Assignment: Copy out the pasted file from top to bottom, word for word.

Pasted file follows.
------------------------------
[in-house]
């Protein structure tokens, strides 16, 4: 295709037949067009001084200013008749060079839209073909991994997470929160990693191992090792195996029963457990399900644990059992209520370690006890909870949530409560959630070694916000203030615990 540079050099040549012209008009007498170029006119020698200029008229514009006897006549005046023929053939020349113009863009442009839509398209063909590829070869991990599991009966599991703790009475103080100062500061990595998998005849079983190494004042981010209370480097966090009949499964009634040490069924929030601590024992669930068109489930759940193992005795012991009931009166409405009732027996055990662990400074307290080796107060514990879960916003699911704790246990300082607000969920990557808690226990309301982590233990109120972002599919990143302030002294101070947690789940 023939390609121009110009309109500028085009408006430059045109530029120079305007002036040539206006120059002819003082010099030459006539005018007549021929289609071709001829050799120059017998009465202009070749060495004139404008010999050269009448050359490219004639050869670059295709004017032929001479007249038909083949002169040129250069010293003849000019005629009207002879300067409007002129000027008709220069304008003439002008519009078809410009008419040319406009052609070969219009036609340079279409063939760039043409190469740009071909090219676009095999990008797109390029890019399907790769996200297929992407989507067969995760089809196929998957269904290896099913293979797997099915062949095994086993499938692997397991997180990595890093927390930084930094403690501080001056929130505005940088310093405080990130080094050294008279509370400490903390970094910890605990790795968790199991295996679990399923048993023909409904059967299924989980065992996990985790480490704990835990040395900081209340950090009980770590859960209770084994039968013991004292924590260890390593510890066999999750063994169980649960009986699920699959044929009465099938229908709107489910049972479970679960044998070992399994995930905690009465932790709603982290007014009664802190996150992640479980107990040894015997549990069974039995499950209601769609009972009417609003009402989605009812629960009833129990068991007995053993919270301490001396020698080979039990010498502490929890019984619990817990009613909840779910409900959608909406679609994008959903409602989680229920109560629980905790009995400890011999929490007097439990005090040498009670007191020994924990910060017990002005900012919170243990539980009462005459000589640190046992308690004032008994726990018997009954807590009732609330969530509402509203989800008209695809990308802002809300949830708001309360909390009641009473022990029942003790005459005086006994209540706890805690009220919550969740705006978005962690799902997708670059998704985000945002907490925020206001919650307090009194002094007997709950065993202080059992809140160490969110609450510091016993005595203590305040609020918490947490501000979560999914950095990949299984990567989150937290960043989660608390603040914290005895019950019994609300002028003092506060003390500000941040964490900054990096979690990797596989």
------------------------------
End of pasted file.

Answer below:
[in-house]
């Protein structure tokens, strides 16, 4: 295709037949067009001084200013008749060079839209073909991994997470929160990693191992090792195996029963457990399900644990059992209520370690006890909870949530409560959630070694916000203030615990 540079050099040549012209008009007498170029006119020698200029008229514009006897006549005046023929053939020349113009863009442009839509398209063909590829070869991990599991009966599991703790009475103080100062500061990595998998005849079983190494004042981010209370480097966090009949499964009634040490069924929030601590024992669930068109489930759940193992005795012991009931009166409405009732027996055990662990400074307290080796107060514990879960916003699911704790246990300082607000969920990557808690226990309301982590233990109120972002599919990143302030002294101070947690789940 023939390609121009110009309109500028085009408006430059045109530029120079305007002036040539206006120059002819003082010099030459006539005018007549021929289609071709001829050799120059017998009465202009070749060495004139404008010999050269009448050359490219004639050869670059295709004017032929001479007249038909083949002169040129250069010293003849000019005629009207002879300067409007002129000027008709220069304008003439002008519009078809410009008419040319406009052609070969219009036609340079279409063939760039043409190469740009071909090219676009095999990008797109390029890019399907790769996200297929992407989507067969995760089809196929998957269904290896099913293979797997099915062949095994086993499938692997397991997180990595890093927390930084930094403690501080001056929130505005940088310093405080990130080094050294008279509370400490903390970094910890605990790795968790199991295996679990399923048993023909409904059967299924989980065992996990985790480490704990835990040395900081209340950090009980770590859960209770084994039968013991004292924590260890390593510890066999999750063994169980649960009986699920699959044929009465099938229908709107489910049972479970679960044998070992399994995930905690009465932790709603982290007014009664802190996150992640479980107990040894015997549990069974039995499950209601769609009972009417609003009402989605009812629960009833129990068991007995053993919270301490001396020698080979039990010498502490929890019984619990817990009613909840779910409900959608909406679609994008959903409602989680229920109560629980905790009995400890011999929490007097439990005090040498009670007191020994924990910060017990002005900012919170243990539980009462005459000589640190046992308690004032008994726990018997009954807590009732609330969530509402509203989800008209695809990308802002809300949830708001309360909390009641009473022990029942003790005459005086006994209540706890805690009220919550969740705006978005962690799902997708670059998704985000945002907490925020206001919650307090009194002094007997709950065993202080059992809140160490969110609450510091016993005595203590305040609020918490947490501000979560999914950095990949299984990567989150937290960043989660608390603040914290005895019950019994609300002028003092506060003390500000941040964490900054990096979690990797596989």